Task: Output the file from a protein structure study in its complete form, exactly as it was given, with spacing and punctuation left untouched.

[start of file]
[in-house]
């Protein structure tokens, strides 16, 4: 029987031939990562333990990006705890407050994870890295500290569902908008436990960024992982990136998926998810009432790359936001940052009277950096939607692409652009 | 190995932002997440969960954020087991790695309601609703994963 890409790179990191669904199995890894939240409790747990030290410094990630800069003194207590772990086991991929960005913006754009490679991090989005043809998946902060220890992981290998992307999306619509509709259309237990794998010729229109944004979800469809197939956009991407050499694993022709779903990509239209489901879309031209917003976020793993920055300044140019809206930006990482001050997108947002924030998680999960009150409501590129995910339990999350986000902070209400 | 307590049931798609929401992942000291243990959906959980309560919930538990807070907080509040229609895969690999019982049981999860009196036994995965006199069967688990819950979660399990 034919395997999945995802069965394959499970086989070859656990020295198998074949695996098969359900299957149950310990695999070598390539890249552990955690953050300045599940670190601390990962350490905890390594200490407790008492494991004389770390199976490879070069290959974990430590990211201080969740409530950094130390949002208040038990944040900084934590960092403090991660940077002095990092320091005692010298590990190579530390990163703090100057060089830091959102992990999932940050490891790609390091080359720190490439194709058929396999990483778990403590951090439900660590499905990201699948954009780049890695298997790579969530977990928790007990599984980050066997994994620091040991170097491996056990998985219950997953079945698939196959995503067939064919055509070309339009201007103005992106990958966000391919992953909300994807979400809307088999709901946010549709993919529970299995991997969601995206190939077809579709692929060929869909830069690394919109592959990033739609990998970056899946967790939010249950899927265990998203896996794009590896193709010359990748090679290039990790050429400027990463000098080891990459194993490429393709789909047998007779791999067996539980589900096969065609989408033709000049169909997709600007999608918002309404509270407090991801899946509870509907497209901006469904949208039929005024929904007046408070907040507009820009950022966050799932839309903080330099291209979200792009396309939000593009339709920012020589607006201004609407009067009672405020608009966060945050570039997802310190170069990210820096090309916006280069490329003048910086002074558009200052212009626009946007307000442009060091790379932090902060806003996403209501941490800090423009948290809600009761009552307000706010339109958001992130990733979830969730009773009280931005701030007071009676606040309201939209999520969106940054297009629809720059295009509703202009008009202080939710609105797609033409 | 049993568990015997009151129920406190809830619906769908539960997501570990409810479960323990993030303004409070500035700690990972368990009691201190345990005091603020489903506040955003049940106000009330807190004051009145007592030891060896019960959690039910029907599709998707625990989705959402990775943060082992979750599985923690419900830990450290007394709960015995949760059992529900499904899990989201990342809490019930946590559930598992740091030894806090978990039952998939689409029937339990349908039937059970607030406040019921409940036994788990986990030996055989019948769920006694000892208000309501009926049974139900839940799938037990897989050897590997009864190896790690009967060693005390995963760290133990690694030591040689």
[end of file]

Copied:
[in-house]
């Protein structure tokens, strides 16, 4: 029987031939990562333990990006705890407050994870890295500290569902908008436990960024992982990136998926998810009432790359936001940052009277950096939607692409652009 | 190995932002997440969960954020087991790695309601609703994963 890409790179990191669904199995890894939240409790747990030290410094990630800069003194207590772990086991991929960005913006754009490679991090989005043809998946902060220890992981290998992307999306619509509709259309237990794998010729229109944004979800469809197939956009991407050499694993022709779903990509239209489901879309031209917003976020793993920055300044140019809206930006990482001050997108947002924030998680999960009150409501590129995910339990999350986000902070209400 | 307590049931798609929401992942000291243990959906959980309560919930538990807070907080509040229609895969690999019982049981999860009196036994995965006199069967688990819950979660399990 034919395997999945995802069965394959499970086989070859656990020295198998074949695996098969359900299957149950310990695999070598390539890249552990955690953050300045599940670190601390990962350490905890390594200490407790008492494991004389770390199976490879070069290959974990430590990211201080969740409530950094130390949002208040038990944040900084934590960092403090991660940077002095990092320091005692010298590990190579530390990163703090100057060089830091959102992990999932940050490891790609390091080359720190490439194709058929396999990483778990403590951090439900660590499905990201699948954009780049890695298997790579969530977990928790007990599984980050066997994994620091040991170097491996056990998985219950997953079945698939196959995503067939064919055509070309339009201007103005992106990958966000391919992953909300994807979400809307088999709901946010549709993919529970299995991997969601995206190939077809579709692929060929869909830069690394919109592959990033739609990998970056899946967790939010249950899927265990998203896996794009590896193709010359990748090679290039990790050429400027990463000098080891990459194993490429393709789909047998007779791999067996539980589900096969065609989408033709000049169909997709600007999608918002309404509270407090991801899946509870509907497209901006469904949208039929005024929904007046408070907040507009820009950022966050799932839309903080330099291209979200792009396309939000593009339709920012020589607006201004609407009067009672405020608009966060945050570039997802310190170069990210820096090309916006280069490329003048910086002074558009200052212009626009946007307000442009060091790379932090902060806003996403209501941490800090423009948290809600009761009552307000706010339109958001992130990733979830969730009773009280931005701030007071009676606040309201939209999520969106940054297009629809720059295009509703202009008009202080939710609105797609033409 | 049993568990015997009151129920406190809830619906769908539960997501570990409810479960323990993030303004409070500035700690990972368990009691201190345990005091603020489903506040955003049940106000009330807190004051009145007592030891060896019960959690039910029907599709998707625990989705959402990775943060082992979750599985923690419900830990450290007394709960015995949760059992529900499904899990989201990342809490019930946590559930598992740091030894806090978990039952998939689409029937339990349908039937059970607030406040019921409940036994788990986990030996055989019948769920006694000892208000309501009926049974139900839940799938037990897989050897590997009864190896790690009967060693005390995963760290133990690694030591040689």